Jay Kearney became the second Southwestern Central School graduate to be inducted into the Chautauqua Sports Hall of Fame, joining roller skating champion Brad Zimmer, a 1986 selection.
Kearney, a 1962 Southwestern graduate, made his mark in the sports world in flatwater canoeing with five national championships and was also a sports physiologist for the United States Olympic Committee. Kearney was born on June 27, 1944, in Springfield, Massachusetts, and moved to Chautauqua County when he was four and lived in the area until September of 1968.
While at Southwestern, Kearney was on the track team for two years and tossed the shot put and discus. It was in the shot put where he established a school record of 49-3 and credits Coach Joe Rushin for his success. He also spent one year as a starting tackle on the football squad. The Trojans won their final three games that year, including a 12-7 non-league upset at Sweet Home.
Following graduation, Kearney went to Brockport State and enjoyed a very successful career from 1962-66 under Coaches Clifford Wilson and Jerry D'Agostino. Kearney competed for four years on the gridiron with two years as tackle and another year at tight end. He also posted a 4-0 wrestling mark in his junior year. Kearney additionally competed in indoor and outdoor track and participated in the shot, discus and pole vault. He set a shot school standard of 49' 2 1/2".
After graduating from Brockport State with a Bachelor of Science in Health and Physical Education, Kearney spent 1966-71 at the University of Maryland, where he earned a Masters and Ph.D. in physiology. He was led to Maryland to gain an inspiration to understand the body response and adaptation to the training process. Thus, that goal took him to Maryland and emersion in the Human Performance Laboratory for five years of study.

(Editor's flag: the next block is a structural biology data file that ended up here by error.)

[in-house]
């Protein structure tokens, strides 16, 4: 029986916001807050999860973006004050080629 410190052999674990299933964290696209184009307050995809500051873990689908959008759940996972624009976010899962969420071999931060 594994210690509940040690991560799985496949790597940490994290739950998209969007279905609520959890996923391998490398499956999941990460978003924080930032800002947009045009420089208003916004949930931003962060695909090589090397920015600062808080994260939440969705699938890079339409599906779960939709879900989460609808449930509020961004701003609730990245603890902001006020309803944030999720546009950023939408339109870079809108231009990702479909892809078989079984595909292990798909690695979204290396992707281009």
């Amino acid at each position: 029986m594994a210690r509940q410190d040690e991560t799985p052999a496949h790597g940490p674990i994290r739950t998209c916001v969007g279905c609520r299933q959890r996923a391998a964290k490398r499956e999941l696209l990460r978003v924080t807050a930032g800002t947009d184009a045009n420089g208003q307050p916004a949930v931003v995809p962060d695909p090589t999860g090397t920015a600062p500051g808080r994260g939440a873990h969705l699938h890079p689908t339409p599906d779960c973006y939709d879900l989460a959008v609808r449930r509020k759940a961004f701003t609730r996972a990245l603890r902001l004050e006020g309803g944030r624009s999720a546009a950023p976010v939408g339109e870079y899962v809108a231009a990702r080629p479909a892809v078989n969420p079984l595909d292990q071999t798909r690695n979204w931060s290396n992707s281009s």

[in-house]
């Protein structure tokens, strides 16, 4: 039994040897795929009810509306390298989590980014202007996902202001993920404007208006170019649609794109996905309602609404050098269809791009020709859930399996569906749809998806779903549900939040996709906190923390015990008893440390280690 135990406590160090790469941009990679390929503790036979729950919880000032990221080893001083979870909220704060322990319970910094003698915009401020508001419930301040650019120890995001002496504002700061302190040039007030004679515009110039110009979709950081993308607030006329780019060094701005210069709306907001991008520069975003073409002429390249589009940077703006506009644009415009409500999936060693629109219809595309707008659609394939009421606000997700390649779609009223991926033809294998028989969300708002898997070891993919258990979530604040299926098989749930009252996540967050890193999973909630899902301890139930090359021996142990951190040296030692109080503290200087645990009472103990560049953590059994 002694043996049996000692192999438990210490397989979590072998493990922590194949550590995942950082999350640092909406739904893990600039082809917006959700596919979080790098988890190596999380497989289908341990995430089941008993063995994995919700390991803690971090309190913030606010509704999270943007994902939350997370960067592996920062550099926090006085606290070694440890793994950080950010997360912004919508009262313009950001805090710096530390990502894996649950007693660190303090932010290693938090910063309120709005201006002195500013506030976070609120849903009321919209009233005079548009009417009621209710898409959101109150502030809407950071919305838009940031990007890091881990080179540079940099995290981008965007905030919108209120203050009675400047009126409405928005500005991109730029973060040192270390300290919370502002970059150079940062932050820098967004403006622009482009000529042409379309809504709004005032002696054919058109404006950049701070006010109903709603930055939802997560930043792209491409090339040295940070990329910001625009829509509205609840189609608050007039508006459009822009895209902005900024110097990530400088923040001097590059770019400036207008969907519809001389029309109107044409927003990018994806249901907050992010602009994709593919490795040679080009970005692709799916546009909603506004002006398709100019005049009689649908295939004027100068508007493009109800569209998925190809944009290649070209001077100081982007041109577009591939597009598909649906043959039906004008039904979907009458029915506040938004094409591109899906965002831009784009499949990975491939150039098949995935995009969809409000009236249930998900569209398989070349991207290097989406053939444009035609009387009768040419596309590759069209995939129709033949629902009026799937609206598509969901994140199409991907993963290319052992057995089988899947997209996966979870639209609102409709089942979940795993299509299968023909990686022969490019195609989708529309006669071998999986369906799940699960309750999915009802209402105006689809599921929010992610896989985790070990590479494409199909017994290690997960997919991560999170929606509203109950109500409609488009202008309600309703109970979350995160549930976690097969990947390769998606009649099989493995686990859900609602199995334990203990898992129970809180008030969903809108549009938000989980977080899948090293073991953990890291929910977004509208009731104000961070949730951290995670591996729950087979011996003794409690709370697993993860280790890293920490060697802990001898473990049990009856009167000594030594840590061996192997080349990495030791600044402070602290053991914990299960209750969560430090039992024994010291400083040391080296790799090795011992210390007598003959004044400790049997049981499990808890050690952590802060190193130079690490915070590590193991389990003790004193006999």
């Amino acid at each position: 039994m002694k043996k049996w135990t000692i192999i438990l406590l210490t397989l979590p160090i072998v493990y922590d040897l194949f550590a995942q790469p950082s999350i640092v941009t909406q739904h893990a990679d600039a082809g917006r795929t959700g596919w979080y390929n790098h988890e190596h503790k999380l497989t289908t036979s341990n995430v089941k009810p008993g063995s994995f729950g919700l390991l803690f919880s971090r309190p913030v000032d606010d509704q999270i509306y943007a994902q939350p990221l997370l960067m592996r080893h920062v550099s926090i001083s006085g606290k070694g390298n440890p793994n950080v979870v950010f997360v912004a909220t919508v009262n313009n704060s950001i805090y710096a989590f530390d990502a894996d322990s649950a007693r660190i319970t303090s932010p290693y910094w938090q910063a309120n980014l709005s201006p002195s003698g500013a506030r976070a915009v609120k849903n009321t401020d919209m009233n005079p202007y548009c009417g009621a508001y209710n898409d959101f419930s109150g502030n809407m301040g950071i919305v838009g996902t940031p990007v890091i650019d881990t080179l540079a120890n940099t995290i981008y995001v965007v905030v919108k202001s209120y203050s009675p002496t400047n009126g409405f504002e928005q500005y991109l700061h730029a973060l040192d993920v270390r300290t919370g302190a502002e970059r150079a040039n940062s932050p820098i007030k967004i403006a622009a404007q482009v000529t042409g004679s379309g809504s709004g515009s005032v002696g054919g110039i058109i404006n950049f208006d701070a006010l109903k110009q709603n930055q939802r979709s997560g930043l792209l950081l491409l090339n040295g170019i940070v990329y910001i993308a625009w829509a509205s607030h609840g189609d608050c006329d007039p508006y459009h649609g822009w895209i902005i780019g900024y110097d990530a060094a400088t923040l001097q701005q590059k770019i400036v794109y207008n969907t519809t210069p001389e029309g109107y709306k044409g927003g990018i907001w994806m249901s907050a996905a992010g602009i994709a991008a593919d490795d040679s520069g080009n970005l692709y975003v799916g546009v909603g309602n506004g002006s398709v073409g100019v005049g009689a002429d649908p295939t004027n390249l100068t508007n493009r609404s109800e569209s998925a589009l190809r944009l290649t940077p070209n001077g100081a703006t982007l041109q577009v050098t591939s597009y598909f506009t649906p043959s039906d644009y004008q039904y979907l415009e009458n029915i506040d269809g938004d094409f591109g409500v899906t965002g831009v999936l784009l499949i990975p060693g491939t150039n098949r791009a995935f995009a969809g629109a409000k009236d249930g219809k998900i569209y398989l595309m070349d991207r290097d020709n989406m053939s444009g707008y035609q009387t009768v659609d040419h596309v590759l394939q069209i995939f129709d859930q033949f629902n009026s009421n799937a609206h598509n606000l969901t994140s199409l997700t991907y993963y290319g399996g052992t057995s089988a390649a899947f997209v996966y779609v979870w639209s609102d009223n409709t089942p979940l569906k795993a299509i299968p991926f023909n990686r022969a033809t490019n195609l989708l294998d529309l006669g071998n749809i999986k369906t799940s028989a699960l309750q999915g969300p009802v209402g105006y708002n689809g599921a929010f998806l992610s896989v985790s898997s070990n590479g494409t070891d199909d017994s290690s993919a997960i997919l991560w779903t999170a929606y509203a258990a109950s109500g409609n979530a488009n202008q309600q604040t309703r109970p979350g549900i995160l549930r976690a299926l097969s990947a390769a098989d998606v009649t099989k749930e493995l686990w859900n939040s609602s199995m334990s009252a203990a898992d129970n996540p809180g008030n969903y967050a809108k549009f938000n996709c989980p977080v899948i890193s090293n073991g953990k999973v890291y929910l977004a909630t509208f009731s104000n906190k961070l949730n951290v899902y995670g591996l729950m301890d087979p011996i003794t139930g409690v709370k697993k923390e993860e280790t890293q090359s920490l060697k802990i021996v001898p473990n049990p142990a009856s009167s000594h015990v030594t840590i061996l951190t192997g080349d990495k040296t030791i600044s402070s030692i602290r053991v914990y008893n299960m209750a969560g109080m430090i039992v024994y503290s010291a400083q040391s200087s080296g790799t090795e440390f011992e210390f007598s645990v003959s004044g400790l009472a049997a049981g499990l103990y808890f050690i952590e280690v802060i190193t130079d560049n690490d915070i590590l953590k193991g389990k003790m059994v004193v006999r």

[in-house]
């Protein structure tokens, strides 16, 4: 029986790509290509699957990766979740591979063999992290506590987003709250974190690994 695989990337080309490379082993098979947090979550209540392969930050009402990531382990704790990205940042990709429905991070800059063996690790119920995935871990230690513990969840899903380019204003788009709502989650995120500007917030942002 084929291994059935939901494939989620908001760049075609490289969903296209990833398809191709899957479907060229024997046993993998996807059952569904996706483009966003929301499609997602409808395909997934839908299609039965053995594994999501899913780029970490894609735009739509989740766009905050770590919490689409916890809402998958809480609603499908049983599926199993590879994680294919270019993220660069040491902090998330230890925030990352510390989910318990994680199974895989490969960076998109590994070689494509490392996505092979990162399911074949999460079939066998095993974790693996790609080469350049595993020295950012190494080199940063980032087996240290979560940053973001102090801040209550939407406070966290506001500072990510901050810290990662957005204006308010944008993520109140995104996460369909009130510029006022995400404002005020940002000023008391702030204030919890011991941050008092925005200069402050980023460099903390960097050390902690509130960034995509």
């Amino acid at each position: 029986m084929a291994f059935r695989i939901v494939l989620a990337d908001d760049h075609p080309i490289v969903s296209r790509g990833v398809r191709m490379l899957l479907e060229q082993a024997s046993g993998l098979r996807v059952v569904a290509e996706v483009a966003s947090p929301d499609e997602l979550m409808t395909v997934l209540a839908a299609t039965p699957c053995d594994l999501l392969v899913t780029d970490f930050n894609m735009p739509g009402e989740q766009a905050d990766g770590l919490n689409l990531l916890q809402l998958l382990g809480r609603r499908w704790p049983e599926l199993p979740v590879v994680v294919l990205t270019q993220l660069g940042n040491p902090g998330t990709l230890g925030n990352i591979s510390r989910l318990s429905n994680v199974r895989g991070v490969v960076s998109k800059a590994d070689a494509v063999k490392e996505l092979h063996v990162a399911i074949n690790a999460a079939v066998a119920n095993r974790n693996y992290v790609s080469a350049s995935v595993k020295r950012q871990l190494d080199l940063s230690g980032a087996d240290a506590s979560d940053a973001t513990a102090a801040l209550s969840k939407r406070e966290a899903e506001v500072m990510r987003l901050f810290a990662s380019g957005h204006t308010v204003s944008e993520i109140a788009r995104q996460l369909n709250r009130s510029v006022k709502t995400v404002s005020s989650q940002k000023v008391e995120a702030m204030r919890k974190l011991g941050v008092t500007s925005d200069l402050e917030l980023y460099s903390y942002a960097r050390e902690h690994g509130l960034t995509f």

In 1971, Kearney began his coaching career by taking over duties of cross country and indoor track and field for three years at Appalachian State University in Boone, NC. He was also an assistant professor and was responsible for the development of the Appalachian State Performance Laboratory.
Next, Kearney accepted the position of Director of the Human Performance Laboratory at the University of Kentucky at Lexington in 1974. Over the next 12 years, he became a tenured full professor, chairman of the department, had junior appointments in the medical and physical therapy schools and published more than 25 papers.
During his tenure at Kentucky, Kearney became more involved in competitive canoeing from 1975-85 and had a sensational career in flatwater and marathon canoeing. Kearney was the C-2 National Champion in the Alumacraft Class in 1975 followed by the Olympic Trials in 1976. In 1978, he was on the United States world championship team in Belgrade, Yugoslavia, where competition was in C2 500m, C-2 1,000m and C-1 1,000m. That same year, he was the national champion in C-2 500m, C-2 1,000m, C-2 10,000m and C-1 500m. The U.S. world championship team placed 12th in C-2 10,000m in 1979 at Duisburg, West Germany. At the Olympic Trials in 1980, he won the trials for C-1 500m and was a member of the 1980 Olympic team. Kearney was on the 1981 USA world championship C-2 500m team, which competed in Nottingham, England. Two years later, in Finland, he was the boatman on the world championship squad. ln 1984, he was the second team alternate for the Olympic Trials and was the ABC color commentator for the canoe-kayak event in the Olympics. Kearney was a medalist in several events at the Olympic Festivals of 1978, 1981, 1982 and 1985. His finest moment was winning the Olympic Trials on ]une 9, 1980, and his most disappointing moment was the announcement of the Olympic boycott on April 14, 1980. He has competed in Canada, Mexico, Belgium, Holland, Denmark, France, Spain, Finland, West Germany, Sweden, Scotland, England and Yugoslavia. Kearney praises the canoeing coaches Roland Muhlen, Andy Toro and Paul Podgorski. Toro and Podgorski were national team coaches.
Since 1986, Kearney has been the sports physiologist in the Sports Science and Technology Division of the United States Olympic Committee in Colorado Springs, Colorado. "This provides me the opportunity to focus on assisting elite level coaches and athletes (to) optimize their performances," he said. "The division programs include testing and evaluation services, athlete and coach education programs and research and development. This is an ideal position and sport has thus been an integral aspect of my personal and professional development."
The 6-foot-2, 212 pound Kearney also enjoys alpine and Nordic skiing, mountain hiking, trail running and rock climbing. When Kearney was inducted into the CSHoF, it was his second Hall of Fame honor. Brockport State bestowed the honor in 1987.
Jay Kearney was inducted into the Chautauqua Sports Hall of Fame in 1995.